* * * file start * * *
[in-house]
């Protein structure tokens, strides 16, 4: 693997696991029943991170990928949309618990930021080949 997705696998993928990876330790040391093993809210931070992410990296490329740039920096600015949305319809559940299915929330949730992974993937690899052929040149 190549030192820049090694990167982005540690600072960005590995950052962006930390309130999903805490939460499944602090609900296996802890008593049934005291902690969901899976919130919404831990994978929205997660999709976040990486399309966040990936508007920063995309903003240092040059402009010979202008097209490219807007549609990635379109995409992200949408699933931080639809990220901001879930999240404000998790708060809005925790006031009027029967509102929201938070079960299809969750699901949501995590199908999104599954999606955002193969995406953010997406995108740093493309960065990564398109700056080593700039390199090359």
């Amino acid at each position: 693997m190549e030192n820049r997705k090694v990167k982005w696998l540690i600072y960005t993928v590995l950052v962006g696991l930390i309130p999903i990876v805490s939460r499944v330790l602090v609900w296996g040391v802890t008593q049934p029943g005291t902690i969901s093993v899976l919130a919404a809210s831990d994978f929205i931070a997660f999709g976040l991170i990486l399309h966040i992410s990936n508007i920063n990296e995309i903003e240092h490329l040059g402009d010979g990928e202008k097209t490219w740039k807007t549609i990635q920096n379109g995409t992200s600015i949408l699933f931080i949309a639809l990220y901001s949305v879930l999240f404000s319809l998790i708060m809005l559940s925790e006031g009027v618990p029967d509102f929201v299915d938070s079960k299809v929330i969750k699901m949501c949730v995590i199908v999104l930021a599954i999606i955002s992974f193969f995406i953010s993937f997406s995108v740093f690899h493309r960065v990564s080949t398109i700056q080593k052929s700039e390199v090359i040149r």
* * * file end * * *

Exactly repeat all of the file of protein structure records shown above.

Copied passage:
[in-house]
């Protein structure tokens, strides 16, 4: 693997696991029943991170990928949309618990930021080949 997705696998993928990876330790040391093993809210931070992410990296490329740039920096600015949305319809559940299915929330949730992974993937690899052929040149 190549030192820049090694990167982005540690600072960005590995950052962006930390309130999903805490939460499944602090609900296996802890008593049934005291902690969901899976919130919404831990994978929205997660999709976040990486399309966040990936508007920063995309903003240092040059402009010979202008097209490219807007549609990635379109995409992200949408699933931080639809990220901001879930999240404000998790708060809005925790006031009027029967509102929201938070079960299809969750699901949501995590199908999104599954999606955002193969995406953010997406995108740093493309960065990564398109700056080593700039390199090359």
């Amino acid at each position: 693997m190549e030192n820049r997705k090694v990167k982005w696998l540690i600072y960005t993928v590995l950052v962006g696991l930390i309130p999903i990876v805490s939460r499944v330790l602090v609900w296996g040391v802890t008593q049934p029943g005291t902690i969901s093993v899976l919130a919404a809210s831990d994978f929205i931070a997660f999709g976040l991170i990486l399309h966040i992410s990936n508007i920063n990296e995309i903003e240092h490329l040059g402009d010979g990928e202008k097209t490219w740039k807007t549609i990635q920096n379109g995409t992200s600015i949408l699933f931080i949309a639809l990220y901001s949305v879930l999240f404000s319809l998790i708060m809005l559940s925790e006031g009027v618990p029967d509102f929201v299915d938070s079960k299809v929330i969750k699901m949501c949730v995590i199908v999104l930021a599954i999606i955002s992974f193969f995406i953010s993937f997406s995108v740093f690899h493309r960065v990564s080949t398109i700056q080593k052929s700039e390199v090359i040149r």